Caribbean nations can now face as much rainfall as they would normally get over a period of months in the space of a few days, with drainage systems unable to cope, Trotz said.

“A lot of the damage now comes from extreme precipitation. So that translates into floods, landslides, loss of life, loss of livelihoods,” said Trotz, a science advisor.

“We have some serious concerns about the viability of Caribbean life as we know it.”

ECOSYSTEMS

One key way to make coastal areas more resilient to storm surges and rising sea levels, linked to global warming, is to protect marine, coral and mangrove ecosystems, Trotz said.

Reefs act like breakwaters reducing wave strength, while salt-tolerant mangroves can buffer against hurricane winds and storm surges and cut wave height.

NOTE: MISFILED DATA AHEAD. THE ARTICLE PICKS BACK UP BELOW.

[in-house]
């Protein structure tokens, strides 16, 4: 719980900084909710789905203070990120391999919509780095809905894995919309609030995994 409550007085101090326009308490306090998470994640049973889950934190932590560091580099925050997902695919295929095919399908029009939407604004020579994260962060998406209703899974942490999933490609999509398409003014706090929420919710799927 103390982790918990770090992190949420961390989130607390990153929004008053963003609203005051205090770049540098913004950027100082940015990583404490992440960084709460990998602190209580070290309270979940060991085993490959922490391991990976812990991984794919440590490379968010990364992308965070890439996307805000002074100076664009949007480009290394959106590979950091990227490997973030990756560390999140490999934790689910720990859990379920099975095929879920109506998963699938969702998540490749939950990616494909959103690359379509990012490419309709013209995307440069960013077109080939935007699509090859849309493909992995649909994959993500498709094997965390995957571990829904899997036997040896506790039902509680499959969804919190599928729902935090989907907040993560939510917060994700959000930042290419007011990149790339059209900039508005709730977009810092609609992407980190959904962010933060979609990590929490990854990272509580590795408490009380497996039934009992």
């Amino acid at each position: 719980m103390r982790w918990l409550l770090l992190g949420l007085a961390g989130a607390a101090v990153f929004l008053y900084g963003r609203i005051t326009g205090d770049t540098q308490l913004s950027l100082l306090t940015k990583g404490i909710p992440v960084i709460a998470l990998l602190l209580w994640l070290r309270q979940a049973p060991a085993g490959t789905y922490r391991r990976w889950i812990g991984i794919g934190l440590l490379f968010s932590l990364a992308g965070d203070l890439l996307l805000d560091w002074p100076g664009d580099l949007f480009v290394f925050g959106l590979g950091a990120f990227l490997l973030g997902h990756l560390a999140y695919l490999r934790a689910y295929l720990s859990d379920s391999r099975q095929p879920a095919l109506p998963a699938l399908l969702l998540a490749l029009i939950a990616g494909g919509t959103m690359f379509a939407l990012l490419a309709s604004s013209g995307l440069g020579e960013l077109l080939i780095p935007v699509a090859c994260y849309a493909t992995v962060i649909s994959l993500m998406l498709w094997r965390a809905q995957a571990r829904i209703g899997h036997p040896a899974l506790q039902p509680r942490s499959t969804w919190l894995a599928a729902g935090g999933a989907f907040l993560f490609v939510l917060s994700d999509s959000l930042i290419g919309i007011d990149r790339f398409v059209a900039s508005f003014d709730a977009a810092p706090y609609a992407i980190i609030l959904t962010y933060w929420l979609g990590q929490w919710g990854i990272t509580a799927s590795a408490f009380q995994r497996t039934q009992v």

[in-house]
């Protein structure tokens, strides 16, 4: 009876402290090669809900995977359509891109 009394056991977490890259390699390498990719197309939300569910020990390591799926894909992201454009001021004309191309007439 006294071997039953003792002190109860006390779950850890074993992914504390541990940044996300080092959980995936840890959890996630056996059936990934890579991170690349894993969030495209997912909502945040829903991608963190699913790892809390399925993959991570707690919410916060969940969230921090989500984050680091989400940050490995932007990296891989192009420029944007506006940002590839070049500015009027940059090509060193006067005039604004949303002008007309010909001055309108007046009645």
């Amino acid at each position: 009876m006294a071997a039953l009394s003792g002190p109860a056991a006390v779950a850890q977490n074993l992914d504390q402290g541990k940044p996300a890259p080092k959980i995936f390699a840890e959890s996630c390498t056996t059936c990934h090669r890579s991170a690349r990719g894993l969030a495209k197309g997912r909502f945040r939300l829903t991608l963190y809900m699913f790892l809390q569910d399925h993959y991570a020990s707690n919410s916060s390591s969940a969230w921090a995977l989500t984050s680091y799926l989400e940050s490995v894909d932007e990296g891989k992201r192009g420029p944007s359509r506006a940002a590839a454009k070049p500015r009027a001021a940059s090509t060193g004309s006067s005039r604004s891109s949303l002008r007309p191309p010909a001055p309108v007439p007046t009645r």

“As far as the human body is concerned, the healthier the body is, the more resilient it will be in terms of dealing with some of the threats, diseases,” Trotz said.

“So the same principle applies here, that the healthier our ecosystems, the healthier our reefs, wetlands and mangroves are, the more they will be able to resist some of the impacts of climate change,” he said.

Across the Caribbean, scores of projects are underway to restore battered coral reefs, establish artificial reefs, replant damaged mangroves and place millions of acres of marine areas under protected areas by 2020.

Some Caribbean nations also face water shortages exacerbated by longer droughts linked to climate change, Trotz said.

In several islands of the Grenadines, a pilot seawater desalination project using solar power is underway.